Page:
A neuron can receive input from other neurons and, if this input is strong enough, send the signal to downstream neurons. Transmission of a signal between neurons is generally carried by a chemical called a neurotransmitter. Transmission of a signal within a neuron (from dendrite to axon terminal) is carried by a brief reversal of the resting membrane potential called an action potential. When neurotransmitter molecules bind to receptors located on a neuron’s dendrites, ion channels open. At excitatory synapses, this opening allows positive ions to enter the neuron and results in depolarization of the membrane—a decrease in the difference in voltage between the inside and outside of the neuron. A stimulus from a sensory cell or another neuron depolarizes the target neuron to its threshold potential (-55 mV). Na + channels in the axon hillock open, allowing positive ions to enter the cell ((Figure) and (Figure)). Once the sodium channels open, the neuron completely depolarizes to a membrane potential of about +40 mV. Action potentials are considered an “all-or nothing” event, in that, once the threshold potential is reached, the neuron always completely depolarizes. Once depolarization is complete, the cell must now “reset” its membrane voltage back to the resting potential. To accomplish this, the Na + channels close and cannot be opened. This begins the neuron’s refractory period, in which it cannot produce another action potential because its sodium channels will not open. At the same time, voltage-gated K + channels open, allowing K + to leave the cell. As K + ions leave the cell, the membrane potential once again becomes negative. The diffusion of K + out of the cell actually hyperpolarizes the cell, in that the membrane potential becomes more negative than the cell’s normal resting potential. At this point, the sodium channels will return to their resting state, meaning they are ready to open again if the membrane potential again exceeds the threshold potential. Eventually the extra K + ions diffuse out of the cell through the potassium leakage channels, bringing the cell from its hyperpolarized state, back to its resting membrane potential.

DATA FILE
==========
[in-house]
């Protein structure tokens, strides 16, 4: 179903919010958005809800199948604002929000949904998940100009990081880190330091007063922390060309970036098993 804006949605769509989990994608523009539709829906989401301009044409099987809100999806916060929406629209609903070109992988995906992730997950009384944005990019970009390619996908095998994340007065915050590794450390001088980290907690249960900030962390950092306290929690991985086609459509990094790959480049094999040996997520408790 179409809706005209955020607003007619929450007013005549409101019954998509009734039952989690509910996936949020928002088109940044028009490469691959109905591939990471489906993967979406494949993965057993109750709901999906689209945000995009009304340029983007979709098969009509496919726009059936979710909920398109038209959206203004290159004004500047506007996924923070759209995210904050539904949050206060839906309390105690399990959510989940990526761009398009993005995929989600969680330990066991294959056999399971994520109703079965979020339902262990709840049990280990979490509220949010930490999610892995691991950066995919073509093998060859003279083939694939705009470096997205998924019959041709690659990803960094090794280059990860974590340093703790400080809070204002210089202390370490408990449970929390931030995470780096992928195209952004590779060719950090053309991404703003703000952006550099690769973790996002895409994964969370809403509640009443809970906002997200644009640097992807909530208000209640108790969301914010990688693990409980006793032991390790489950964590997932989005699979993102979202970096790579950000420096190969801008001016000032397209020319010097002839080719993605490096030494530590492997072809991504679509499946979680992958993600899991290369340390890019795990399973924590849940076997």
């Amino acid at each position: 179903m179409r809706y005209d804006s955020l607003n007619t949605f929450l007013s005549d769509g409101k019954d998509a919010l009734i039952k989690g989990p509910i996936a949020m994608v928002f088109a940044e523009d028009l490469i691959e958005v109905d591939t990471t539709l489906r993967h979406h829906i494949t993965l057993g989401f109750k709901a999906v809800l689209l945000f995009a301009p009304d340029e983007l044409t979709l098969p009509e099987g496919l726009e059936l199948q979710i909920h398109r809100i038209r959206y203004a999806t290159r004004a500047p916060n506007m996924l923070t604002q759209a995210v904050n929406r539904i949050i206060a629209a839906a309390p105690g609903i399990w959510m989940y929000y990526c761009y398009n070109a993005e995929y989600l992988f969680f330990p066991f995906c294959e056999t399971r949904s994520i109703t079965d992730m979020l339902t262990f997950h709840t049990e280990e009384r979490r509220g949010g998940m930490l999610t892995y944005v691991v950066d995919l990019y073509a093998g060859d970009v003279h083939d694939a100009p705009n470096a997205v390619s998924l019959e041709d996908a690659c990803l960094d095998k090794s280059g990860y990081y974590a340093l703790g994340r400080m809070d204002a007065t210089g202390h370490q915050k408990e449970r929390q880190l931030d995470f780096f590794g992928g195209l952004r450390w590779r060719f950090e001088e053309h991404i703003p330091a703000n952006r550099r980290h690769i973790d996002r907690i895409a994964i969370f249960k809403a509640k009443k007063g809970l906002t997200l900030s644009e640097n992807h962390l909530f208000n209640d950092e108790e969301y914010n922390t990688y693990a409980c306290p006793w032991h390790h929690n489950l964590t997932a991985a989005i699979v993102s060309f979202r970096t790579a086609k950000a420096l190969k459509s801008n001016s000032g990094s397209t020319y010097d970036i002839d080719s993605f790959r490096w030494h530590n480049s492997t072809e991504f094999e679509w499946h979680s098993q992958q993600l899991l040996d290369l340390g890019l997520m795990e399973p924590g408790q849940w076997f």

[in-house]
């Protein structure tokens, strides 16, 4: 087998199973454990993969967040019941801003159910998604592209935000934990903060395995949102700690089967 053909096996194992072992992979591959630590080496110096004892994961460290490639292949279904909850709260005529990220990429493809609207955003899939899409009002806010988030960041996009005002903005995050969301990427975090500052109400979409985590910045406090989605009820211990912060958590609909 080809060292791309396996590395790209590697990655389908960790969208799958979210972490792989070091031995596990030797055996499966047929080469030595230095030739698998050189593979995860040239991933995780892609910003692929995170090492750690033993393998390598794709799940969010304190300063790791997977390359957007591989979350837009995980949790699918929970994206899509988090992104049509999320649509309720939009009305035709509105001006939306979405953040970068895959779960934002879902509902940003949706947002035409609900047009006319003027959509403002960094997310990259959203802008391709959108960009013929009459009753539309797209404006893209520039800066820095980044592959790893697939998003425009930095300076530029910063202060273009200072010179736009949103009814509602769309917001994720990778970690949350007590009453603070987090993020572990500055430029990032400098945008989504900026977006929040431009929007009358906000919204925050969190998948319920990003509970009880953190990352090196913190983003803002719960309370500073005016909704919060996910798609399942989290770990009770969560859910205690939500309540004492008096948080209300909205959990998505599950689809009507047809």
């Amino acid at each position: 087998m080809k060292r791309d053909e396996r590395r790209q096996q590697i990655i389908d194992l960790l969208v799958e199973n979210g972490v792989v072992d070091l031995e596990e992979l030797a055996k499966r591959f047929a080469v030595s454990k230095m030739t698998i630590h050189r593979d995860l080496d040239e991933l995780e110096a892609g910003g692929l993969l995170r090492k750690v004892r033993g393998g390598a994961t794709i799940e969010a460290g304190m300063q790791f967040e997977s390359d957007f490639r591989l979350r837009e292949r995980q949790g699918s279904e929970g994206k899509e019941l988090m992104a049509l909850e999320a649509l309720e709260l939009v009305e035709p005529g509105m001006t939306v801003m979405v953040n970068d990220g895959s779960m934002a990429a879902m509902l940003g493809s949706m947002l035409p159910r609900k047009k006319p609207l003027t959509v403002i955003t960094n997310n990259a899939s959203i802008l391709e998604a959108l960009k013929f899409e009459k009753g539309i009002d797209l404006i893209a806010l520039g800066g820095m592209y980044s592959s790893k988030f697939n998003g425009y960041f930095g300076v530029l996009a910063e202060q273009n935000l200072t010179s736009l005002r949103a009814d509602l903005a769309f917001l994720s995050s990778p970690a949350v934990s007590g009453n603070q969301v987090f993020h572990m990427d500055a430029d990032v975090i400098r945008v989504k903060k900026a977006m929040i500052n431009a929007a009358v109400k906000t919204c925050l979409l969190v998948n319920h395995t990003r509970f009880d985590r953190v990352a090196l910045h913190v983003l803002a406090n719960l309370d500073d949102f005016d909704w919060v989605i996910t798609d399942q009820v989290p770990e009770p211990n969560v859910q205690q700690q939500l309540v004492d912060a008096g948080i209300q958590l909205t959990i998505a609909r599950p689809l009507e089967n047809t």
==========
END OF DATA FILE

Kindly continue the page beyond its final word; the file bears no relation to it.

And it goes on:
Art Connection

Figure 3. The formation of an action potential can be divided into five steps: (1) A stimulus from a sensory cell or another neuron causes the target cell to depolarize toward the threshold potential. (2) If the threshold of excitation is reached, all Na+ channels open and the membrane depolarizes. (3) At the peak action potential, K+ channels open and K+ begins to leave the cell. At the same time, Na+ channels close. (4) The membrane becomes hyperpolarized as K+ ions continue to leave the cell. The hyperpolarized membrane is in a refractory period and cannot fire. (5) The K+ channels close and the Na+/K+ transporter restores the resting potential.

Potassium channel blockers, such as amiodarone and procainamide, which are used to treat abnormal electrical activity in the heart, called cardiac dysrhythmia, impede the movement of K + through voltage-gated K + channels. Which part of the action potential would you expect potassium channels to affect?

Potassium channel blockers slow the repolarization phase, but have no effect on depolarization.

Figure 4. The action potential is conducted down the axon as the axon membrane depolarizes, then repolarizes.

Link to Learning

This video presents an overview of action potential.

Myelin and the Propagation of the Action Potential

For an action potential to communicate information to another neuron, it must travel along the axon and reach the axon terminals where it can initiate neurotransmitter release. The speed of conduction of an action potential along an axon is influenced by both the diameter of the axon and the axon’s resistance to current leak. Myelin acts as an insulator that prevents current from leaving the axon this increases the speed of action potential conduction. In demyelinating diseases like multiple sclerosis, action potential conduction slows because current leaks from previously insulated axon areas. The nodes of Ranvier, illustrated in (Figure) are gaps in the myelin sheath along the axon. These unmyelinated spaces are about one micrometer long and contain voltage-gated Na + and K + channels. Flow of ions through these channels, particularly the Na + channels, regenerates the action potential over and over again along the axon. This ‘jumping’ of the action potential from one node to the next is called saltatory conduction. If nodes of Ranvier were not present along an axon, the action potential would propagate very slowly since Na + and K + channels would have to continuously regenerate action potentials at every point along the axon instead of at specific points. Nodes of Ranvier also save energy for the neuron since the channels only need to be present at the nodes and not along the entire axon.

Figure 5. Nodes of Ranvier are gaps in myelin coverage along axons. Nodes contain voltage-gated K+ and Na+ channels. Action potentials travel down the axon by jumping from one node to the next.

Synaptic Transmission

The synapse or “gap” is the place where information is transmitted from one neuron to another. Synapses usually form between axon terminals and dendritic spines, but this is not universally true. There are also axon-to-axon, dendrite-to-dendrite, and axon-to-cell body synapses. The neuron transmitting the signal is called the presynaptic neuron, and the neuron receiving the signal is called the postsynaptic neuron. Note that these designations are relative to a particular synapse—most neurons are both presynaptic and postsynaptic. There are two types of synapses: chemical and electrical.

Chemical Synapse